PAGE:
Each day TFO Canada publishes a sample of trade news on the Canadian import market along with any new, updated or changed regulations and legislations regarding international trade; countries in which TFO Canada offers services and on the export sectors which it promotes.
The Aldi explosion and a good year for Canadian tomatoesWednesday, June 14, 2017 > 09:48:16
In their zeal to not lose online grocery sales to Amazon, U.S. retailers are offering curbside pickup and online ordering to their customers.
But those same retailers also are fighting a battle against the hard discounter Aldi and soon, with the just-arriving companion European discounter Lidl.
Aldi has just announced growth plans to expand to expand to 2,500 stores nationwide by the end of 2022. With this growth, ALDI will be the third largest grocery store by count in the U.S. and serve 100 million customers per month, according to the company.
Today, Aldi operates 1,600 U.S. stores in 35 states, serving about 40 million customers each month.
With Baby Boomers scrimping and young adults looking to save coin on their grocery bill, Aldi represents a serious competitive challenge to the U.S. grocery industry in the years ahead. Now just imagine if Aldi offered online shopping and home delivery.....
Mexico is still - by far - the biggest international supplier of tomatoes to the U.S. market, but Canadian marketers made up a little ground in the past year.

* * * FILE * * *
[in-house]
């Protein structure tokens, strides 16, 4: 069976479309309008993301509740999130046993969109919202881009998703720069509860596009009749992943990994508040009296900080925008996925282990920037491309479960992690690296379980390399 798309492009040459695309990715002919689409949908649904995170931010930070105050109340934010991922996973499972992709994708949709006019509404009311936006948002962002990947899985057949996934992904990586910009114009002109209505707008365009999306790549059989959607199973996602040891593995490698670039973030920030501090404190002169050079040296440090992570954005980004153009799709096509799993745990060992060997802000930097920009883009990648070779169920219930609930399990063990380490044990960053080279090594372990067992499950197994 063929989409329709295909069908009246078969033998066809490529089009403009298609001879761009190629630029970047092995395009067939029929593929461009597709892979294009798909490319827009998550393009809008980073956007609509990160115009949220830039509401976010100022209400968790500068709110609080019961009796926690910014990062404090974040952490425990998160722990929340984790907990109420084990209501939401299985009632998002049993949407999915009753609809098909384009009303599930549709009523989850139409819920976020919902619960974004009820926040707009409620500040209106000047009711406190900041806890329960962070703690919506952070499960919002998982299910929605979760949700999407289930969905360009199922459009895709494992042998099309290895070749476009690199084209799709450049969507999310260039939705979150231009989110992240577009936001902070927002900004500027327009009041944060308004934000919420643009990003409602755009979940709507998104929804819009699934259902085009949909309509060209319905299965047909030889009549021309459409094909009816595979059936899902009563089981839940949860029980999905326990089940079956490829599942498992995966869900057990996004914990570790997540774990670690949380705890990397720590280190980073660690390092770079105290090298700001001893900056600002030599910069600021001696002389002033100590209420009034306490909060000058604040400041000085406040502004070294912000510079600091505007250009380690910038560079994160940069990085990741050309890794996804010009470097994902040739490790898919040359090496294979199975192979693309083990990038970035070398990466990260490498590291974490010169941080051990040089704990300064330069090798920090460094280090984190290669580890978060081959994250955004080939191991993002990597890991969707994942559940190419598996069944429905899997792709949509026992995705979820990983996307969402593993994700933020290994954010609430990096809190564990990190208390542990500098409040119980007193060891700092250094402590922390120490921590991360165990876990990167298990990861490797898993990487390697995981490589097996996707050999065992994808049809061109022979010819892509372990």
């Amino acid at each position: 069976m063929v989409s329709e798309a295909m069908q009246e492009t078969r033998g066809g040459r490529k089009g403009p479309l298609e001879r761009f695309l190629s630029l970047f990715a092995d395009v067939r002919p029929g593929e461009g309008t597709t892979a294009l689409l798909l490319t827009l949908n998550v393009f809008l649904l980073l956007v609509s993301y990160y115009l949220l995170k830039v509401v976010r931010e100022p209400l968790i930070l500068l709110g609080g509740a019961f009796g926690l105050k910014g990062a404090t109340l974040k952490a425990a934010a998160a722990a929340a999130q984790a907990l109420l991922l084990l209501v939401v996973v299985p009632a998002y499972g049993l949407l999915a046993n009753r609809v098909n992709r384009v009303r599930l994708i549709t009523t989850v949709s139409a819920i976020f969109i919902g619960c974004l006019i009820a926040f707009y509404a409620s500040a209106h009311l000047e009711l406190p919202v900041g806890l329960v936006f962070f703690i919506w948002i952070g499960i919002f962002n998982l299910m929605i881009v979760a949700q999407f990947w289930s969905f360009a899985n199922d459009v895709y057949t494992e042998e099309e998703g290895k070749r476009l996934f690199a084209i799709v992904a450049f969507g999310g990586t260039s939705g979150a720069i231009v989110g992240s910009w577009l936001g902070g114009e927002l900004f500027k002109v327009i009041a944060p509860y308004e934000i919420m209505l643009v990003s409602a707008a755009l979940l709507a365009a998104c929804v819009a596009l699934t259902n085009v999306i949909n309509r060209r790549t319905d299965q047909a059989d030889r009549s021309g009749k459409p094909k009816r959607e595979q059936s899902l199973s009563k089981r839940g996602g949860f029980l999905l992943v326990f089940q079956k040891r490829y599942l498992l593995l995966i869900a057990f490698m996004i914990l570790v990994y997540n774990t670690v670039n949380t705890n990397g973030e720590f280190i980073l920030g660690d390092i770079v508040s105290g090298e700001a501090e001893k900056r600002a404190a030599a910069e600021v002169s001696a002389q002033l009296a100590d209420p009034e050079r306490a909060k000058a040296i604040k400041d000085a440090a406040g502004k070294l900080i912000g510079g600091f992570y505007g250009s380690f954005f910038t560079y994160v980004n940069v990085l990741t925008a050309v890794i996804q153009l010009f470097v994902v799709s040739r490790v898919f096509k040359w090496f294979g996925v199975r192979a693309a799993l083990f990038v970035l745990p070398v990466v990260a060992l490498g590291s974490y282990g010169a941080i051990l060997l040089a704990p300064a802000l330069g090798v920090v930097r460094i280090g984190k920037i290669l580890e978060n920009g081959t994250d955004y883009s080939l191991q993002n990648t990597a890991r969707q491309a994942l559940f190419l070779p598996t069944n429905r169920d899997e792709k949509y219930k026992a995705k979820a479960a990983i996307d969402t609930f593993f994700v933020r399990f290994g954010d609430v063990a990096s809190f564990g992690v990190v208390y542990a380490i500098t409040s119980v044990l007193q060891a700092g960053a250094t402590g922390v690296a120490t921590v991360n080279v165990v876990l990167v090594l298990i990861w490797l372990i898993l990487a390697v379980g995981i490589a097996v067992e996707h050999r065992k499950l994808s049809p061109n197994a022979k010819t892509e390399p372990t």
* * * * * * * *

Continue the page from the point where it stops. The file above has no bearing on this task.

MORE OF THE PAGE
Tomato imports from Mexico alone account for 22% of total U.S. fresh vegetable imports, but that line item showed a big decline in the past year.
The U.S. Department of Agriculture said U.S. fresh tomato imports from Mexico were $1.72 billion in 12-month period from May 2016 through April 2017, a decline of 9% compared with the previous year.
Fresh tomato import volume from Mexico dipped 1% for the May through April period.
On the other hand, U.S. imports of Canadian fresh tomatoes were $276 million in the 12-month period ending in April. That is up 9% in value and 13% in volume, according to the USDA.
Imports of peppers from Mexico, at $918 million for the May through April period, were down 10% in value but up 13% in volume compared with the year before. Imports of Canadian peppers, at $266 million, were down 3% in value but up 16% in volume.
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